I have wanted to expand my business for a long time, hence my moving to Brighton because I knew there's a concentration of talent was here and I could meet prospective partners 'in the flesh'. Luckily I was introduced to Chris by a mutual friend and he has done an amazing job on the build - thanks Chris, you're a Star!
We've now at last some time to work on our own site, so will post a more in-depth case study once that's up. In the mean time, do of course get in touch if you want our Drupal expertise for your project ;)
To win more business, simply focus on your uniqueness
“Today you are You, that is truer than true. There is no one alive who is Youer than You.”
- Dr. Seuss
Living in Brighton I get to see and meet a vast array of different characters - it's a place where anything goes and that's one of the reasons why I love it so much. When it comes to creating or building a business though, people seem to forget their individuality and talk in too broad terms.
For example, lately I've had far too many people describing themselves to me as simply a "designer", which is not really a rarity in Brighton. When I ask them what type of design they do, the vast majority say "web" or "web and print". This still does not help. What I need to know so that it sticks in my mind is what makes you different than the rest of the designers, because you are! Dr. Seuss was a very wise man. He also said:
“Be who you are and say what you feel because those who mind don't matter and those who matter don't mind.”
What I need to know is what is special about you? Why should I phone you instead of the designer over there? What work have you done recently that you can describe in terms of style? For example "I'm very much into the Web 2.0 style of design, I recently did X for company X" or "I really love surrealist design and wherever I can I try to inject some of that into my work".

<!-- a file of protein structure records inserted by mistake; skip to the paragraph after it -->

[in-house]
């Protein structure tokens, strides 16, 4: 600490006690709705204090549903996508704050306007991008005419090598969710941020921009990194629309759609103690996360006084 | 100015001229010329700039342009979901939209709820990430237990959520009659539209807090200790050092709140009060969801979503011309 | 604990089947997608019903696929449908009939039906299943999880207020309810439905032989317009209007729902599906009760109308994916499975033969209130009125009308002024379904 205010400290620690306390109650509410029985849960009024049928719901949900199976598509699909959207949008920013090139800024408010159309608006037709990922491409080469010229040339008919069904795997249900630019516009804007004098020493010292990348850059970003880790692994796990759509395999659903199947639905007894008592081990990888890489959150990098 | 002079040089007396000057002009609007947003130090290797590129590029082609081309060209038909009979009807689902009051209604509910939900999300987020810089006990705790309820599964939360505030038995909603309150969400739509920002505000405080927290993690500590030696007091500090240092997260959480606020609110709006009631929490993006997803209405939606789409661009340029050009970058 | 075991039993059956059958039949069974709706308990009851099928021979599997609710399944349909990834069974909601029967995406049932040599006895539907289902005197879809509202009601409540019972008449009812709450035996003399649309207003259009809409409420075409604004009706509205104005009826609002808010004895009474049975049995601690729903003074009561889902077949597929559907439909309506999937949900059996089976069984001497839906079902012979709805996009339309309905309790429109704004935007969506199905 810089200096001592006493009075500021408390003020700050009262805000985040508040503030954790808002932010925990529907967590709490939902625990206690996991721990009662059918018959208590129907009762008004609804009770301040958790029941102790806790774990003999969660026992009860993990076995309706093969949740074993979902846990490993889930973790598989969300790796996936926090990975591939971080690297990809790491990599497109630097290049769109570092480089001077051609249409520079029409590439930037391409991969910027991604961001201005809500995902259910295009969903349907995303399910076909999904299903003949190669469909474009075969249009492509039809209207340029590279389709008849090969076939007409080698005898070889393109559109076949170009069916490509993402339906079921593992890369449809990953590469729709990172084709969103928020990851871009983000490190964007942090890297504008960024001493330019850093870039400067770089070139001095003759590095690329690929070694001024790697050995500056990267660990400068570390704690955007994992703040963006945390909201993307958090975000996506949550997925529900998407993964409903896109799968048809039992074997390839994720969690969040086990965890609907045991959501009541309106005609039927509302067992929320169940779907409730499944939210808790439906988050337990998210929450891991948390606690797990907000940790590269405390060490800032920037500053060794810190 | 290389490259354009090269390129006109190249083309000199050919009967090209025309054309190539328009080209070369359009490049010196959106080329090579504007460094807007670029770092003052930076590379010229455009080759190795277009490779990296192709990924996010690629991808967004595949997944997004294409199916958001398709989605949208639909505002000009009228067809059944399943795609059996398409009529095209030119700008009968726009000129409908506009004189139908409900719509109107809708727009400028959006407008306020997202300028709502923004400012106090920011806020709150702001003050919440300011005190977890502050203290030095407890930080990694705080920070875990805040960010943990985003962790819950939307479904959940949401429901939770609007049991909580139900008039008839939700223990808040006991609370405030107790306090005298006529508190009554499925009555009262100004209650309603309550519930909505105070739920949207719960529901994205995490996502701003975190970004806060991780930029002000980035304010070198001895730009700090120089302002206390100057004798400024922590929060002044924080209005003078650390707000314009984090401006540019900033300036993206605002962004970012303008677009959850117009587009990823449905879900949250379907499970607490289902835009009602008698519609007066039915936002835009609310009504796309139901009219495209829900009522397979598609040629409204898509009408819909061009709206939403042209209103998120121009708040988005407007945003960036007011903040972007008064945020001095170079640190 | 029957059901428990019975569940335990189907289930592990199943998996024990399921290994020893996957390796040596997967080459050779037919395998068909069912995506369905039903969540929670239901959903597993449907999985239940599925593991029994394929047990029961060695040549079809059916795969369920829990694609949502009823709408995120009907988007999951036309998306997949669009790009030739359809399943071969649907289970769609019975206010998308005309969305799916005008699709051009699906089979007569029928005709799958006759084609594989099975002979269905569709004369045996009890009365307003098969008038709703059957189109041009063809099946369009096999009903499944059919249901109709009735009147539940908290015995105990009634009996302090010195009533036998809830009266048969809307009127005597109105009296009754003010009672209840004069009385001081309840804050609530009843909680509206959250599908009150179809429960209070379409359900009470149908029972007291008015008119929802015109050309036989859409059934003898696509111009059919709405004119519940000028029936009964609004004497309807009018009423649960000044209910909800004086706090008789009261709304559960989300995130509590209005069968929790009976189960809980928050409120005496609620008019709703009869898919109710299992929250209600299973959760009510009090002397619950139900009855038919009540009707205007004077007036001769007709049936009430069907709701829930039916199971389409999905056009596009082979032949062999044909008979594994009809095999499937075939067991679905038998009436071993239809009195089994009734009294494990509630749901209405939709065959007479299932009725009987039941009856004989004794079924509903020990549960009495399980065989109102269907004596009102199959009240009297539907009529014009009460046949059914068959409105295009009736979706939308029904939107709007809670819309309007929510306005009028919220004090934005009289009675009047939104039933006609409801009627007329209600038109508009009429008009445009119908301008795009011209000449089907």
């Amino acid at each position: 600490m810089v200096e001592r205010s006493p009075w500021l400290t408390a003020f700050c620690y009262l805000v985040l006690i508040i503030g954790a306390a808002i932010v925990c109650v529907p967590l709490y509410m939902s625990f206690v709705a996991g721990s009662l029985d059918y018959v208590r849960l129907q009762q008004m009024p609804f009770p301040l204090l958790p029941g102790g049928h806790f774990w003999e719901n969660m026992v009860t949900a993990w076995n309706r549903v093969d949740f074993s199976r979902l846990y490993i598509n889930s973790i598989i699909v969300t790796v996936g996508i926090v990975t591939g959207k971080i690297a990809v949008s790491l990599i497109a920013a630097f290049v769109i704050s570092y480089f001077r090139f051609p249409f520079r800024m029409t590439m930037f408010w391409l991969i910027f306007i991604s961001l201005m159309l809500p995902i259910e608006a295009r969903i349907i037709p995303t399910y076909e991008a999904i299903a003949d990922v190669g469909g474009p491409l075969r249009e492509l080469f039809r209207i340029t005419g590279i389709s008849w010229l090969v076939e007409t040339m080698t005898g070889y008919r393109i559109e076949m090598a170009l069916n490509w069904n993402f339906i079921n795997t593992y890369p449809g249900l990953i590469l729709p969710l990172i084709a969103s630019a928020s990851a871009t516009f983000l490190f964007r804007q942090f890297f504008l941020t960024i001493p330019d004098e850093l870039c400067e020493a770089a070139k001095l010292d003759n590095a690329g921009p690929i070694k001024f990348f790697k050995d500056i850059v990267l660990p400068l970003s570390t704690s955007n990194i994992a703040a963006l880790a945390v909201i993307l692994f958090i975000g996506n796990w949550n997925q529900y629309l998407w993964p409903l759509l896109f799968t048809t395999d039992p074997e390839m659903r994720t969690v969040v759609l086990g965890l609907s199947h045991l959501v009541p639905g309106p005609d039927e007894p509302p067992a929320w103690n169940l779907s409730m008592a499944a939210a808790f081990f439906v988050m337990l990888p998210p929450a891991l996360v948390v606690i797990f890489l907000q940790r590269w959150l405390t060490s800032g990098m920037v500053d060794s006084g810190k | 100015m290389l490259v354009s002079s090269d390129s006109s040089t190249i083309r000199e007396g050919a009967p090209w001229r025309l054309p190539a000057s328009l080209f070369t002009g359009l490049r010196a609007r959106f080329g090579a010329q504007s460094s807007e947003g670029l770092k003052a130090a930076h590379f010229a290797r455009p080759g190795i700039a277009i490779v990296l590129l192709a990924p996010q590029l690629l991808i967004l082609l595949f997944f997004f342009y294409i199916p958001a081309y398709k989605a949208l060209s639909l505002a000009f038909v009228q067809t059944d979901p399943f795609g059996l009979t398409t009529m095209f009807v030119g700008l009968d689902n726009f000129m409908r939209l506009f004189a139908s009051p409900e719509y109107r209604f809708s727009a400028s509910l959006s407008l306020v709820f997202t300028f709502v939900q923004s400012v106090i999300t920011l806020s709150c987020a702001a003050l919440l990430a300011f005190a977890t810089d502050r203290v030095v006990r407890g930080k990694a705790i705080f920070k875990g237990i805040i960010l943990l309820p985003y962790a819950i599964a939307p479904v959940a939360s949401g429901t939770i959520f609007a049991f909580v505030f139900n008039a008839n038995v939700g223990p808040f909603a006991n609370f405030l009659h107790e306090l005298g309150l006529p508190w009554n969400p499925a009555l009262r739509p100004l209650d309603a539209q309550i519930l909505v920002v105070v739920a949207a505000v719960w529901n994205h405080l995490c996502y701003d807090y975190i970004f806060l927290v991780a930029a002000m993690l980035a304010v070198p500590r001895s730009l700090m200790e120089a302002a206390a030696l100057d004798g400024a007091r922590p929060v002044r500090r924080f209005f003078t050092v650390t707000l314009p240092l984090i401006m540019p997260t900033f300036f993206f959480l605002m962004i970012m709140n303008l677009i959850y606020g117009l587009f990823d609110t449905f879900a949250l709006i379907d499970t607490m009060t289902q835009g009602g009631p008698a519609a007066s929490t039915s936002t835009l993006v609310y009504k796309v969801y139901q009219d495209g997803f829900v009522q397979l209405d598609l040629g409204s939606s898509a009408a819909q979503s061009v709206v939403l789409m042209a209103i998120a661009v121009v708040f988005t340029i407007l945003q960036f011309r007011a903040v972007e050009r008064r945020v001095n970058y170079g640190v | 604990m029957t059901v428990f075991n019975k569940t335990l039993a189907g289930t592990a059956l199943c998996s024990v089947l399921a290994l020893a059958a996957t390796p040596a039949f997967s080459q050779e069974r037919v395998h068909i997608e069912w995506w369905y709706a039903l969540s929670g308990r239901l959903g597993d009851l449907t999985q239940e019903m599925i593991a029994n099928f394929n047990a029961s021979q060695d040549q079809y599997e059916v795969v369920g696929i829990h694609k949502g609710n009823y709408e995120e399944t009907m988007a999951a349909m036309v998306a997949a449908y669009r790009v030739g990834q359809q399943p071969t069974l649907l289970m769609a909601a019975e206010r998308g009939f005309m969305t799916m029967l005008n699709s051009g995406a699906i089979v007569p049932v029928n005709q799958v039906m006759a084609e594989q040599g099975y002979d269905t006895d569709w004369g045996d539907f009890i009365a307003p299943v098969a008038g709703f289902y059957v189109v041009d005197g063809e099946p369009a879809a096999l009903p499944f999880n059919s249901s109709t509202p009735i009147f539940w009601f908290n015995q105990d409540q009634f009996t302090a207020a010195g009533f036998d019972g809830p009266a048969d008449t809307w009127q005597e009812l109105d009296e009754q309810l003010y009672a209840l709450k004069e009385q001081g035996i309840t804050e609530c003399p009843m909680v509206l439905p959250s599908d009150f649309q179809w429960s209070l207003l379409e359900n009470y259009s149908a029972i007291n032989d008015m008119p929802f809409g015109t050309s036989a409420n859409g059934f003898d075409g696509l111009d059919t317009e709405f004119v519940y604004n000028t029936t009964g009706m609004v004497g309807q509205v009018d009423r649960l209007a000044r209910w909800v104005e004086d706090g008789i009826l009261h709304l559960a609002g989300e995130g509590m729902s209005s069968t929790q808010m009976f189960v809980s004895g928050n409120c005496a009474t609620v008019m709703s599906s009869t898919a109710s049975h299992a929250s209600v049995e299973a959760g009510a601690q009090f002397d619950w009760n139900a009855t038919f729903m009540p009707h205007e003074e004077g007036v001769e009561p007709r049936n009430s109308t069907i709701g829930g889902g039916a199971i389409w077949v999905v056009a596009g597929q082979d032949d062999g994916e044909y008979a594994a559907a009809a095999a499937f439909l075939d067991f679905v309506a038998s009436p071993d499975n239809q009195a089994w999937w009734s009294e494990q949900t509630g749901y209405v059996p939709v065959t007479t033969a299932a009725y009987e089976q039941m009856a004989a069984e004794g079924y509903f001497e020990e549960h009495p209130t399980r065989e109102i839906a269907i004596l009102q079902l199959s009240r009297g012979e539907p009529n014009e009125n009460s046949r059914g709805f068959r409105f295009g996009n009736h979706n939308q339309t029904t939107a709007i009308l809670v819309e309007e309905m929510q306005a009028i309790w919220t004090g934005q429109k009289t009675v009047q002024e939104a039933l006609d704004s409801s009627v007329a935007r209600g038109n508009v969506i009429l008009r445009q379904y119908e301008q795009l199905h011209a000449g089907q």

Perhaps you focus on the branding side, perhaps you focus on helping coders - whatever it is that you do which is different, however small that difference is, I need to know as I may meet, or even be, your ideal client at some point on my travels. I need to know what your uniqueness is.
When people ask me what I do, I often say that I enjoy building communities on and offline. I say that I use Free, Open Source Software to do this online, mostly using the 'community plumbing' Drupal system. I also give them a recent example of a brand which I helped to build a community for. I try to give people three 'hooks' to remember about me - what I do, why I do it, and who has paid me to do this for them.
It changes slightly depending on who I am talking to, which is often why you find me asking other people what they do first so that I can adjust my answer accordingly. I could say that I am a PHP developer, but there's probably as many PHP developers in Brighton as there are designers.
The simple truth is, if you keep just telling people you're a designer, you're not going to stick in people's minds. Take some time to work out your words and try them out - after a few times watching how people react to what you say you'll be able to work out what works best for you, and your networking efforts will be much more worthwhile.
Finally, Dr. Seuss further remarked:
"So the writer who breeds more words than he needs, is making a chore for the reader who reads."
So I'll leave it at that, for now ;)